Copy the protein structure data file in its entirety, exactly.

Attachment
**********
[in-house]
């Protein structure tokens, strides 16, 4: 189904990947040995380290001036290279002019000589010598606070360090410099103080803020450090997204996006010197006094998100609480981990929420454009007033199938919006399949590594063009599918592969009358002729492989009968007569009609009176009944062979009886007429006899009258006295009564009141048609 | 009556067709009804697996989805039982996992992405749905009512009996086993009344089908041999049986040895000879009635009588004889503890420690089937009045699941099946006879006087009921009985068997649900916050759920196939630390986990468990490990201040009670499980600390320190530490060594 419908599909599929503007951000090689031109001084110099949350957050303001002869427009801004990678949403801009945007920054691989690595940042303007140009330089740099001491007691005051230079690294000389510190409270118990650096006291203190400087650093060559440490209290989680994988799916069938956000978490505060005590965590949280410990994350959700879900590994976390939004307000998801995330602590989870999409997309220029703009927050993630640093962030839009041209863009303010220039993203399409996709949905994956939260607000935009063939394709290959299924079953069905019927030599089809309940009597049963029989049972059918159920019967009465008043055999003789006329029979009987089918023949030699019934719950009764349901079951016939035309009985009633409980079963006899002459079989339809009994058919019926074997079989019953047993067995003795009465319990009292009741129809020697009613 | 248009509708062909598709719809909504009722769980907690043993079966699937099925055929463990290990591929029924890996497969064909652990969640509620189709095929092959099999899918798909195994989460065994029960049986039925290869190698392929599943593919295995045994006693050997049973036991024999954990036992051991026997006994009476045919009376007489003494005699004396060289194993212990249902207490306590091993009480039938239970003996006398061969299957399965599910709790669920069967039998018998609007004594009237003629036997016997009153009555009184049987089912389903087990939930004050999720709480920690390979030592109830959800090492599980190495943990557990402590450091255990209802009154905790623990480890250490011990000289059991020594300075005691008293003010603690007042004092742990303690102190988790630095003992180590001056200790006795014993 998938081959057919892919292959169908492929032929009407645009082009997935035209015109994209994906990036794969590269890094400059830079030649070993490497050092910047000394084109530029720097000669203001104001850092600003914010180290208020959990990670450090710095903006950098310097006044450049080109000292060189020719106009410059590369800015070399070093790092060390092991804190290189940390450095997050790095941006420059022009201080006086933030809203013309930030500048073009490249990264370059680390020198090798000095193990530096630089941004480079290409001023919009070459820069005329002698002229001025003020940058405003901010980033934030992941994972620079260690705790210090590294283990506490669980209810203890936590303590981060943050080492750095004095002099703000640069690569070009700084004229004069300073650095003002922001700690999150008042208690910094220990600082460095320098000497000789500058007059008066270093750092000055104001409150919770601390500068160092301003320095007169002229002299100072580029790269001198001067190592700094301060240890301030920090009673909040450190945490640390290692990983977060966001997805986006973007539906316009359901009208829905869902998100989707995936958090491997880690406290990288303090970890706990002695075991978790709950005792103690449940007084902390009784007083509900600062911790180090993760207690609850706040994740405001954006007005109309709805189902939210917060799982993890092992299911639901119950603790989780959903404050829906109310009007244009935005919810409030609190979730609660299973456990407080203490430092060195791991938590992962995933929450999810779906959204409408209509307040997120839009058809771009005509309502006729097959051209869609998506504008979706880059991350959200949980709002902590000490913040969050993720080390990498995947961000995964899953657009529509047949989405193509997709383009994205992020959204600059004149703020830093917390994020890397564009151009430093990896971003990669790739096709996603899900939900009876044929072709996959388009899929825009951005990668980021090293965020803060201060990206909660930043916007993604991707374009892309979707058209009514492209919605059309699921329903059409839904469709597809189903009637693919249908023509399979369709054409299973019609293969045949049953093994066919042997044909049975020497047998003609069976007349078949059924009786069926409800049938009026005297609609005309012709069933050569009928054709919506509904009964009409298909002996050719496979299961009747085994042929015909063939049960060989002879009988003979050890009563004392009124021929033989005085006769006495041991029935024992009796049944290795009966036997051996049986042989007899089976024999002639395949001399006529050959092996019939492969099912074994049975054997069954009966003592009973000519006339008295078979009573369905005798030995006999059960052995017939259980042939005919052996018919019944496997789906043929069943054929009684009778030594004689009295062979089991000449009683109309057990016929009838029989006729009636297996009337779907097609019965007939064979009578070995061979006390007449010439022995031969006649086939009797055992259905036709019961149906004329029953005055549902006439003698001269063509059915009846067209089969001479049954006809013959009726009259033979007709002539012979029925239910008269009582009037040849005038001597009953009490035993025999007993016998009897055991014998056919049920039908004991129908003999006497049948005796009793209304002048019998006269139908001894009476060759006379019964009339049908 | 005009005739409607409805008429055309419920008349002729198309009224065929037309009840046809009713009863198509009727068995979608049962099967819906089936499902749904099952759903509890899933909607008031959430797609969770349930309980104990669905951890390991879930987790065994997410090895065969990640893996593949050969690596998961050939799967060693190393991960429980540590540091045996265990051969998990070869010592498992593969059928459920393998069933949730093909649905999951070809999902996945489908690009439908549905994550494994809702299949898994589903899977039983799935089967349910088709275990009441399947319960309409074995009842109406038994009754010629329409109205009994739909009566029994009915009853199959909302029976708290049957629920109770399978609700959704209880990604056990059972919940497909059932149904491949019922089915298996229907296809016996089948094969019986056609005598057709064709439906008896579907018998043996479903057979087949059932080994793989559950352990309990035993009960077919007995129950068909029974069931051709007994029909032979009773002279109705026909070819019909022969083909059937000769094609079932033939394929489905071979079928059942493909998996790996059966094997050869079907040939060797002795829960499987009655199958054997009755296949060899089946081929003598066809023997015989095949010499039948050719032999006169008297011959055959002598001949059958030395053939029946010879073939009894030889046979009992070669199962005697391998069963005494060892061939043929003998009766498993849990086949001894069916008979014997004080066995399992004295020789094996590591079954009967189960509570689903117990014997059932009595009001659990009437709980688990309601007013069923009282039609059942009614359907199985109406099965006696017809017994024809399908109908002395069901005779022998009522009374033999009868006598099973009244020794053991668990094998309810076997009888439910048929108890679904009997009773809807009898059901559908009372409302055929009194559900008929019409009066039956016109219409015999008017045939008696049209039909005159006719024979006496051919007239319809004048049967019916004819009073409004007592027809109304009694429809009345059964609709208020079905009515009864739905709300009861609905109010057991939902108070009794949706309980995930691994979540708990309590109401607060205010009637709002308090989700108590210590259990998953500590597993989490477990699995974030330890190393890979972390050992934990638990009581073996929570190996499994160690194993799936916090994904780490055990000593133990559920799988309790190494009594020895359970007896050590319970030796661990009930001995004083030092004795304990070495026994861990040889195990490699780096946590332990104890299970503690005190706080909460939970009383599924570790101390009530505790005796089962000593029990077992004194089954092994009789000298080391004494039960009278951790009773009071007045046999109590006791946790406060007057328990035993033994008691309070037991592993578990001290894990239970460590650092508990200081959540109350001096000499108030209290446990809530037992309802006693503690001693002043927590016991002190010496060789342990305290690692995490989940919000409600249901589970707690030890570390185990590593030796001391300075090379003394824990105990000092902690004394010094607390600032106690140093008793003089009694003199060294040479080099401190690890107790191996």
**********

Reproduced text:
[in-house]
């Protein structure tokens, strides 16, 4: 189904990947040995380290001036290279002019000589010598606070360090410099103080803020450090997204996006010197006094998100609480981990929420454009007033199938919006399949590594063009599918592969009358002729492989009968007569009609009176009944062979009886007429006899009258006295009564009141048609 | 009556067709009804697996989805039982996992992405749905009512009996086993009344089908041999049986040895000879009635009588004889503890420690089937009045699941099946006879006087009921009985068997649900916050759920196939630390986990468990490990201040009670499980600390320190530490060594 419908599909599929503007951000090689031109001084110099949350957050303001002869427009801004990678949403801009945007920054691989690595940042303007140009330089740099001491007691005051230079690294000389510190409270118990650096006291203190400087650093060559440490209290989680994988799916069938956000978490505060005590965590949280410990994350959700879900590994976390939004307000998801995330602590989870999409997309220029703009927050993630640093962030839009041209863009303010220039993203399409996709949905994956939260607000935009063939394709290959299924079953069905019927030599089809309940009597049963029989049972059918159920019967009465008043055999003789006329029979009987089918023949030699019934719950009764349901079951016939035309009985009633409980079963006899002459079989339809009994058919019926074997079989019953047993067995003795009465319990009292009741129809020697009613 | 248009509708062909598709719809909504009722769980907690043993079966699937099925055929463990290990591929029924890996497969064909652990969640509620189709095929092959099999899918798909195994989460065994029960049986039925290869190698392929599943593919295995045994006693050997049973036991024999954990036992051991026997006994009476045919009376007489003494005699004396060289194993212990249902207490306590091993009480039938239970003996006398061969299957399965599910709790669920069967039998018998609007004594009237003629036997016997009153009555009184049987089912389903087990939930004050999720709480920690390979030592109830959800090492599980190495943990557990402590450091255990209802009154905790623990480890250490011990000289059991020594300075005691008293003010603690007042004092742990303690102190988790630095003992180590001056200790006795014993 998938081959057919892919292959169908492929032929009407645009082009997935035209015109994209994906990036794969590269890094400059830079030649070993490497050092910047000394084109530029720097000669203001104001850092600003914010180290208020959990990670450090710095903006950098310097006044450049080109000292060189020719106009410059590369800015070399070093790092060390092991804190290189940390450095997050790095941006420059022009201080006086933030809203013309930030500048073009490249990264370059680390020198090798000095193990530096630089941004480079290409001023919009070459820069005329002698002229001025003020940058405003901010980033934030992941994972620079260690705790210090590294283990506490669980209810203890936590303590981060943050080492750095004095002099703000640069690569070009700084004229004069300073650095003002922001700690999150008042208690910094220990600082460095320098000497000789500058007059008066270093750092000055104001409150919770601390500068160092301003320095007169002229002299100072580029790269001198001067190592700094301060240890301030920090009673909040450190945490640390290692990983977060966001997805986006973007539906316009359901009208829905869902998100989707995936958090491997880690406290990288303090970890706990002695075991978790709950005792103690449940007084902390009784007083509900600062911790180090993760207690609850706040994740405001954006007005109309709805189902939210917060799982993890092992299911639901119950603790989780959903404050829906109310009007244009935005919810409030609190979730609660299973456990407080203490430092060195791991938590992962995933929450999810779906959204409408209509307040997120839009058809771009005509309502006729097959051209869609998506504008979706880059991350959200949980709002902590000490913040969050993720080390990498995947961000995964899953657009529509047949989405193509997709383009994205992020959204600059004149703020830093917390994020890397564009151009430093990896971003990669790739096709996603899900939900009876044929072709996959388009899929825009951005990668980021090293965020803060201060990206909660930043916007993604991707374009892309979707058209009514492209919605059309699921329903059409839904469709597809189903009637693919249908023509399979369709054409299973019609293969045949049953093994066919042997044909049975020497047998003609069976007349078949059924009786069926409800049938009026005297609609005309012709069933050569009928054709919506509904009964009409298909002996050719496979299961009747085994042929015909063939049960060989002879009988003979050890009563004392009124021929033989005085006769006495041991029935024992009796049944290795009966036997051996049986042989007899089976024999002639395949001399006529050959092996019939492969099912074994049975054997069954009966003592009973000519006339008295078979009573369905005798030995006999059960052995017939259980042939005919052996018919019944496997789906043929069943054929009684009778030594004689009295062979089991000449009683109309057990016929009838029989006729009636297996009337779907097609019965007939064979009578070995061979006390007449010439022995031969006649086939009797055992259905036709019961149906004329029953005055549902006439003698001269063509059915009846067209089969001479049954006809013959009726009259033979007709002539012979029925239910008269009582009037040849005038001597009953009490035993025999007993016998009897055991014998056919049920039908004991129908003999006497049948005796009793209304002048019998006269139908001894009476060759006379019964009339049908 | 005009005739409607409805008429055309419920008349002729198309009224065929037309009840046809009713009863198509009727068995979608049962099967819906089936499902749904099952759903509890899933909607008031959430797609969770349930309980104990669905951890390991879930987790065994997410090895065969990640893996593949050969690596998961050939799967060693190393991960429980540590540091045996265990051969998990070869010592498992593969059928459920393998069933949730093909649905999951070809999902996945489908690009439908549905994550494994809702299949898994589903899977039983799935089967349910088709275990009441399947319960309409074995009842109406038994009754010629329409109205009994739909009566029994009915009853199959909302029976708290049957629920109770399978609700959704209880990604056990059972919940497909059932149904491949019922089915298996229907296809016996089948094969019986056609005598057709064709439906008896579907018998043996479903057979087949059932080994793989559950352990309990035993009960077919007995129950068909029974069931051709007994029909032979009773002279109705026909070819019909022969083909059937000769094609079932033939394929489905071979079928059942493909998996790996059966094997050869079907040939060797002795829960499987009655199958054997009755296949060899089946081929003598066809023997015989095949010499039948050719032999006169008297011959055959002598001949059958030395053939029946010879073939009894030889046979009992070669199962005697391998069963005494060892061939043929003998009766498993849990086949001894069916008979014997004080066995399992004295020789094996590591079954009967189960509570689903117990014997059932009595009001659990009437709980688990309601007013069923009282039609059942009614359907199985109406099965006696017809017994024809399908109908002395069901005779022998009522009374033999009868006598099973009244020794053991668990094998309810076997009888439910048929108890679904009997009773809807009898059901559908009372409302055929009194559900008929019409009066039956016109219409015999008017045939008696049209039909005159006719024979006496051919007239319809004048049967019916004819009073409004007592027809109304009694429809009345059964609709208020079905009515009864739905709300009861609905109010057991939902108070009794949706309980995930691994979540708990309590109401607060205010009637709002308090989700108590210590259990998953500590597993989490477990699995974030330890190393890979972390050992934990638990009581073996929570190996499994160690194993799936916090994904780490055990000593133990559920799988309790190494009594020895359970007896050590319970030796661990009930001995004083030092004795304990070495026994861990040889195990490699780096946590332990104890299970503690005190706080909460939970009383599924570790101390009530505790005796089962000593029990077992004194089954092994009789000298080391004494039960009278951790009773009071007045046999109590006791946790406060007057328990035993033994008691309070037991592993578990001290894990239970460590650092508990200081959540109350001096000499108030209290446990809530037992309802006693503690001693002043927590016991002190010496060789342990305290690692995490989940919000409600249901589970707690030890570390185990590593030796001391300075090379003394824990105990000092902690004394010094607390600032106690140093008793003089009694003199060294040479080099401190690890107790191996």